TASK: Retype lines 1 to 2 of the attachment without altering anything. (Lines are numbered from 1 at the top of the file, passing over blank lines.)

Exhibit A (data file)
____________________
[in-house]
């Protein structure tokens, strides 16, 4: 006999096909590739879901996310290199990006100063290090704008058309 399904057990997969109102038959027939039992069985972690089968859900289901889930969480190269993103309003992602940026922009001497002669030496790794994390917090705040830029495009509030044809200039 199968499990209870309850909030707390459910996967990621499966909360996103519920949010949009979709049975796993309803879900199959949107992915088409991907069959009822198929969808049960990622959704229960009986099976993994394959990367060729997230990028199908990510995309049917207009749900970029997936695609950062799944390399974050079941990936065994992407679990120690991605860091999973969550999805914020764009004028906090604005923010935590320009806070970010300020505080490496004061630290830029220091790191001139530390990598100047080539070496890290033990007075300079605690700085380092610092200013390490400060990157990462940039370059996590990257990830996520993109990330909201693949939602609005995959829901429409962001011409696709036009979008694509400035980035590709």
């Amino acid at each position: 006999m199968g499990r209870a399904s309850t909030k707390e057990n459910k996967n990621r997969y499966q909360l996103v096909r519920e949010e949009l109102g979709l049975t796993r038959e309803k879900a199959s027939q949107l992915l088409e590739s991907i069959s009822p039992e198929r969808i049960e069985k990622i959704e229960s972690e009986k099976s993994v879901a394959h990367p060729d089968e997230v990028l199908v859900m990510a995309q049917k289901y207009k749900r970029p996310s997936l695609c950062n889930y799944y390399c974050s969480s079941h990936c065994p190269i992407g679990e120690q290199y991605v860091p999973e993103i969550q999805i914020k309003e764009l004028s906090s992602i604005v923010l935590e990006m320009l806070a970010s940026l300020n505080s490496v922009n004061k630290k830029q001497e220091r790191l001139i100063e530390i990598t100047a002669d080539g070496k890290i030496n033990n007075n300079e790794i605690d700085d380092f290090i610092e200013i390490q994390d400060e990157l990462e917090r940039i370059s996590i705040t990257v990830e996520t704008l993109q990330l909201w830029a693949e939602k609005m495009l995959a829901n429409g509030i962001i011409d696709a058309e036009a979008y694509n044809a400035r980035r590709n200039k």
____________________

[in-house]
């Protein structure tokens, strides 16, 4: 006999096909590739879901996310290199990006100063290090704008058309 399904057990997969109102038959027939039992069985972690089968859900289901889930969480190269993103309003992602940026922009001497002669030496790794994390917090705040830029495009509030044809200039 199968499990209870309850909030707390459910996967990621499966909360996103519920949010949009979709049975796993309803879900199959949107992915088409991907069959009822198929969808049960990622959704229960009986099976993994394959990367060729997230990028199908990510995309049917207009749900970029997936695609950062799944390399974050079941990936065994992407679990120690991605860091999973969550999805914020764009004028906090604005923010935590320009806070970010300020505080490496004061630290830029220091790191001139530390990598100047080539070496890290033990007075300079605690700085380092610092200013390490400060990157990462940039370059996590990257990830996520993109990330909201693949939602609005995959829901429409962001011409696709036009979008694509400035980035590709």